Asthma, chronic obstructive pulmonary disease, cystic fibrosis, and idiopathic pulmonary fibrosis, are among the most common chronic diseases and their prevalence is increasing. Each of these diseases is characterized by the secretion of cytokines and pro-inflammatory molecules which are thought to play a critical role in their pathogenesis. Moreover, immune cells, particularly neutrophils, macrophages and dendritic cells as well structural cells such as epithelial and airway smooth muscle cells are also involved in the pathogenic cycle of these diseases...
August 24, 2016: Current Drug Delivery
Xiaoli Zhang, Jinming Yu, Minghuan Li, Hui Zhu, Xindong Sun, Li Kong
BACKGROUND: The association of high mobility group box 1 (HMGB1) expression with clinicopathological significance and prognosis in Asian patients with colorectal carcinoma (CRC) remains controversial. The purpose of this study was to conduct a meta-analysis and literature review to identify the role of HMGB1 in the development and prognosis of CRC in Asians. METHODS: All eligible studies regarding the association between HMGB1 expression in tissue with clinicopathological significance and prognosis in Asian patients with CRC published up to January 2015 were identified by searching PubMed, Web of Science, Chinese National Knowledge Infrastructure, and WanFang database...
2016: OncoTargets and Therapy
Xiaodi Tian, Zhong Wang, Gang Chen
High mobility group box-1 (HMGB1), a highly conserved nonhistone nuclear protein, is widely expressed in most eukaryotic cells including neural cells. Nuclear HMGB1 stabilize nucleosome formation and facilitates gene transcription. HMGB1 can be passively released from necrotic cells or actively secreted from stimulated immune cells. Extracellular HMGB1 interacts with receptors, including the receptor for advanced glycation endproducts (RAGEs), Toll-like receptor 2 (TLR2) and TLR4. After brain injury, HMGB1 is released early from neural cells and contribute to the early stages of the inflammatory response...
August 8, 2016: Current Drug Delivery
In Ah Park, Sun-Hee Heo, In Hye Song, Young-Ae Kim, Hye Seon Park, Won Seon Bang, Suk Young Park, Jeong-Hyon Jo, Hee Jin Lee, Gyungyub Gong
BACKGROUND: Although the prognostic and predictive significance of tumor-infiltrating lymphocytes (TILs) in triple-negative breast cancer (TNBC) have been shown, the cause of the TIL influx is unclear. Here, we investigated whether extracellular secretion of HMGN1 is associated with TIL influx, as well as increased endoplasmic reticulum stress (ERS), in human TNBC. METHODS: We reviewed the slides of 767 patients with TNBC and evaluated the TIL levels. We also assessed the expression of HMGs and several ERS-associated molecules using immunohistochemical staining...
August 2, 2016: Oncotarget
Jiaxin Wei, Ying Zhang, Xiaoyuan Ma, Lixing Tian, Huaping Liang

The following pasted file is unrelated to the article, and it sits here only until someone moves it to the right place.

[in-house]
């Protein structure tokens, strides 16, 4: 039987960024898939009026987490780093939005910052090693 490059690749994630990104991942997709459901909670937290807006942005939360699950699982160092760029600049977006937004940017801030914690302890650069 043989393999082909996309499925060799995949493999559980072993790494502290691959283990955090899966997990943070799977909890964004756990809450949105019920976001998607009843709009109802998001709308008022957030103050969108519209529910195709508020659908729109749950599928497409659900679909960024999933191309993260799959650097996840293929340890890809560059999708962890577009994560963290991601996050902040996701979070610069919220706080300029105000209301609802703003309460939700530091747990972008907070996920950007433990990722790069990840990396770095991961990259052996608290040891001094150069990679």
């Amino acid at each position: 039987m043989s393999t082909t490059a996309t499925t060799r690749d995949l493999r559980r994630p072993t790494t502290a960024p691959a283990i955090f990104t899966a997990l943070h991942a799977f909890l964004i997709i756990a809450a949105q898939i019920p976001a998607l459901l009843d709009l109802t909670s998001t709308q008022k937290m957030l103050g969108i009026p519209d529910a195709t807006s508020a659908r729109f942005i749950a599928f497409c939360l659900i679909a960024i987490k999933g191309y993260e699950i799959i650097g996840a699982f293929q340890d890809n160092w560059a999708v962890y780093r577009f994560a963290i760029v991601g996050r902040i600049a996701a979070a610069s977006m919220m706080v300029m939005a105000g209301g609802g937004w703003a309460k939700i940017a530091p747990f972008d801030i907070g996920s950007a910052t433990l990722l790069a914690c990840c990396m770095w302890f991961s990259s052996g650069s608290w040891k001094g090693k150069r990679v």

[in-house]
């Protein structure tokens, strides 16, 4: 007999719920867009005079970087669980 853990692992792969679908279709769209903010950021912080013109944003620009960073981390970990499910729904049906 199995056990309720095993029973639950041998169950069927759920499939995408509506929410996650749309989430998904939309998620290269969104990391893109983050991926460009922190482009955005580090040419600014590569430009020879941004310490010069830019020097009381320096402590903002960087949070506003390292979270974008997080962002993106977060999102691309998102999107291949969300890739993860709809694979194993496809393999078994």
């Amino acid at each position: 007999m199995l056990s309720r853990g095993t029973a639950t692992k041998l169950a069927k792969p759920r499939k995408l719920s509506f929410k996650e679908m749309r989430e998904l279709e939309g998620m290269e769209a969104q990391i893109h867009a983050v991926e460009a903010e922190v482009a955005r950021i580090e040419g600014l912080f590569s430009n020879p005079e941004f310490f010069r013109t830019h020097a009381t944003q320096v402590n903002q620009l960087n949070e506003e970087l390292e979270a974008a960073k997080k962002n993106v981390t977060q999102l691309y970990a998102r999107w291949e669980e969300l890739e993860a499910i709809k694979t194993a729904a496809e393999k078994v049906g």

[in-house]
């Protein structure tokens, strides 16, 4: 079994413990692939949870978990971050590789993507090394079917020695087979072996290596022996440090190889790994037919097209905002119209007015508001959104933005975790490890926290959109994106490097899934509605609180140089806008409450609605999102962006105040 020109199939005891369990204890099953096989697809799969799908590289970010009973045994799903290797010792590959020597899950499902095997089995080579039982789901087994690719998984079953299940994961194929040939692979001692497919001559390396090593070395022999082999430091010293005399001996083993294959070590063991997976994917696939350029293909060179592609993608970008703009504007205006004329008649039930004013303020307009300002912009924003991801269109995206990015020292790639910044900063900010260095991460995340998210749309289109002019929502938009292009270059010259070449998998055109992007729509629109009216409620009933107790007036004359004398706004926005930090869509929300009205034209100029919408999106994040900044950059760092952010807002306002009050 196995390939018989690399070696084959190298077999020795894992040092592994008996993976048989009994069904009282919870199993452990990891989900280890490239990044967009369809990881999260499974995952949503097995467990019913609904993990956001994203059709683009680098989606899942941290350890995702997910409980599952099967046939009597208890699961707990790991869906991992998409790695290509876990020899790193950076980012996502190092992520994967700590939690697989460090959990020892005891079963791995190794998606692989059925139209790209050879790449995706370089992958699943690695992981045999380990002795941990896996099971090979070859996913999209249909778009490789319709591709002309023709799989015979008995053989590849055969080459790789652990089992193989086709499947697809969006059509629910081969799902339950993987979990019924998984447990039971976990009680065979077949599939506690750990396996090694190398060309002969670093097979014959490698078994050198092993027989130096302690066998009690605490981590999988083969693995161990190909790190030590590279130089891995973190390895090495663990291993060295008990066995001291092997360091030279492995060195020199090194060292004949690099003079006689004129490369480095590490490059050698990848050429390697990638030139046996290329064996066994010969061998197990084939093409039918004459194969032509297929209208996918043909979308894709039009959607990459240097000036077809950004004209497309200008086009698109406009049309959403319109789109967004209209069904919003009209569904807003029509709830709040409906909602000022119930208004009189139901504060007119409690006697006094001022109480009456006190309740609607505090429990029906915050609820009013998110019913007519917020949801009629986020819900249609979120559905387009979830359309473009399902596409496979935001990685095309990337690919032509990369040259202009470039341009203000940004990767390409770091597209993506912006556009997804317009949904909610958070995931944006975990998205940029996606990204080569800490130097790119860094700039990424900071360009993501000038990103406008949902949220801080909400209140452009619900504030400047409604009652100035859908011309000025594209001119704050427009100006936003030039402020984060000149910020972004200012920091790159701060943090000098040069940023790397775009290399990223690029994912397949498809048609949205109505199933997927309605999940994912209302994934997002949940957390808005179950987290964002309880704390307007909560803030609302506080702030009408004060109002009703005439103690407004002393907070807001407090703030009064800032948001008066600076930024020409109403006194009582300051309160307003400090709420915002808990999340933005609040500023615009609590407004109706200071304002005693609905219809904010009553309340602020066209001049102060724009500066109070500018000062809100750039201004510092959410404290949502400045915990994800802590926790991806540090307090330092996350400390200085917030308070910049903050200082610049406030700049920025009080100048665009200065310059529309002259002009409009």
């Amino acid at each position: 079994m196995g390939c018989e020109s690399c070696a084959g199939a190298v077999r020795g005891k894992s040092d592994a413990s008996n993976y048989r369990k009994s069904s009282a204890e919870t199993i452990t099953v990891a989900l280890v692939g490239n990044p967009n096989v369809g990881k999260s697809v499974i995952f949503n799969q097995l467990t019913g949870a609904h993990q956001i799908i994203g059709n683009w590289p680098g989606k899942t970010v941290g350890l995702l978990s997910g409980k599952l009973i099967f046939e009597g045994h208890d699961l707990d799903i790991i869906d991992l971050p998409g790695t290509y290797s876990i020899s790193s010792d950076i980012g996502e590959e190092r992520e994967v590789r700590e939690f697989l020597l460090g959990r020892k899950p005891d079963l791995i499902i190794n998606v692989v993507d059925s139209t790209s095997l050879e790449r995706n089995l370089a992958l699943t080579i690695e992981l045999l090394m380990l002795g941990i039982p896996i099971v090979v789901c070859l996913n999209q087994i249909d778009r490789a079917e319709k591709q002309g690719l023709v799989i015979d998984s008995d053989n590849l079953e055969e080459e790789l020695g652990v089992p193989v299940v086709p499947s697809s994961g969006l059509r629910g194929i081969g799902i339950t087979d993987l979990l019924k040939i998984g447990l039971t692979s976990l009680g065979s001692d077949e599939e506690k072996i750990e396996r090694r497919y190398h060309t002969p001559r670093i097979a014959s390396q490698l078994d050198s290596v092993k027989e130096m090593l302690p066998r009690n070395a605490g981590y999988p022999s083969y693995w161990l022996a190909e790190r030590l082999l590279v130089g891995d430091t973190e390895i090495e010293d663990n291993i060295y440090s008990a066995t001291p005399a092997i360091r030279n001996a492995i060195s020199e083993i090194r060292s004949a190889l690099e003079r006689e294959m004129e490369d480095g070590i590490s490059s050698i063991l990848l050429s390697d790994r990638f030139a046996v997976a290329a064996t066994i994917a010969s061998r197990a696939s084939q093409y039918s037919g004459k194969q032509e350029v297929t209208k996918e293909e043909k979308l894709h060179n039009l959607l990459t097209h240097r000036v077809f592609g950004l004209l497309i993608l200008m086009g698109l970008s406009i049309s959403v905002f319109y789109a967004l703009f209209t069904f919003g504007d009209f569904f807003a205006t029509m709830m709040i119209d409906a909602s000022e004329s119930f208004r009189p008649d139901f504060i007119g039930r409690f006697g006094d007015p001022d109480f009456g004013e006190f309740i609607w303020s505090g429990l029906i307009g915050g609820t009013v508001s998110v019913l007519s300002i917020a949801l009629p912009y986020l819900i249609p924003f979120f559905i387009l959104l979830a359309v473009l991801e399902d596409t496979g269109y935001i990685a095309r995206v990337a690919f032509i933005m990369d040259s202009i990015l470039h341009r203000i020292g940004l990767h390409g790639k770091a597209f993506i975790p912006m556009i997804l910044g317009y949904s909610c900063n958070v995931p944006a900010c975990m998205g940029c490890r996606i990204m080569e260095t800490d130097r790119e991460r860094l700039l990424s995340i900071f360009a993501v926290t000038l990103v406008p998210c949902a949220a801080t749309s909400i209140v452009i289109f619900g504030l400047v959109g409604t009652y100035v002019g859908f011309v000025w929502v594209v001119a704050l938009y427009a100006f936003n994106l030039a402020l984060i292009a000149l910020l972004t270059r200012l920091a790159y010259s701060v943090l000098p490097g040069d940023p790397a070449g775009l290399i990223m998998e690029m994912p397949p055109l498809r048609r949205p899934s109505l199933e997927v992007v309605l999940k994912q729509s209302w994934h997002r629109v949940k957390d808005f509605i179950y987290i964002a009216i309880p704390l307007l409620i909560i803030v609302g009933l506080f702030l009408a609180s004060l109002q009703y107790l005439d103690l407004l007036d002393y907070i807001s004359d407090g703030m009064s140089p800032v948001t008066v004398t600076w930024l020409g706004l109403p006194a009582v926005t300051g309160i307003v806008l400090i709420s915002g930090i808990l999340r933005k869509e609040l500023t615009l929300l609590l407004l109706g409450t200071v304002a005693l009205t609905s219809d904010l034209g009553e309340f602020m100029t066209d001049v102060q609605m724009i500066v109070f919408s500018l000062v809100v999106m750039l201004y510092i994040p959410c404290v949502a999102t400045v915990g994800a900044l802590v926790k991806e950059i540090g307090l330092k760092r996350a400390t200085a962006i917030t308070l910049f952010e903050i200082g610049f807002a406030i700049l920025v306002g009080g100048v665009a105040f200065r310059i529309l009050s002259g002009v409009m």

High mobility group protein B1 (HMGB1) is the most representative substance in the alarmins family, it is actively or passively release to extracellular by the activation of monocyte/macrophage and the dead cells, and then it stimulates the production of a variety of inflammatory mediators, and increases the organism's inflammatory response through relevant receptors signaling pathways. In recent years, its concentration can reflect the severity of inflammation and injury and was related to the prognosis, HMGB1 has won more and more attention in the development of sepsis...
August 2016: Zhonghua Wei Zhong Bing Ji Jiu Yi Xue
Quansong Xia, Juan Xu, Huoying Chen, Yanzhang Gao, Feili Gong, Liya Hu, Li Yang
BACKGROUND: HMGB1 has been overexpressed in the tissues or serum of patients with non-small-cell lung cancer (NSCLC) in several studies. However, the results remain inconsistent. OBJECTIVE: The aim of this study was to perform a meta-analysis to investigate the relationship between elevated level of HMGB1 and NSCLC. METHODS: Associated studies were included, and the pooled risk difference and mean difference (MD) together with 95% confidence interval (CI) were calculated...
2016: OncoTargets and Therapy
Tengyun Wu, Wei Zhang, Geliang Yang, Huijun Li, Qi Chen, Ruixiang Song, Lin Zhao
As there are millions of cancer deaths every year, it is of great value to identify applicable prognostic biomarkers. As an important alarm, the prognostic role of high mobility group box 1 (HMGB1) in cancer remains controversial. We aim to assess the association of HMGB1 expression with prognosis in cancer patients. Systematic literature searches of PubMed, Embase and Web of Science databases were performed for eligible studies of HMGB1 as prognostic factor in cancer. Pooled hazard ratios (HRs) and 95% confidence intervals (CIs) were calculated to evaluate the influence of HMGB1 expression on overall survival (OS) and progression-free survival (PFS) in cancer patients...
July 6, 2016: Oncotarget
Moonindranath Sohun, Huiling Shen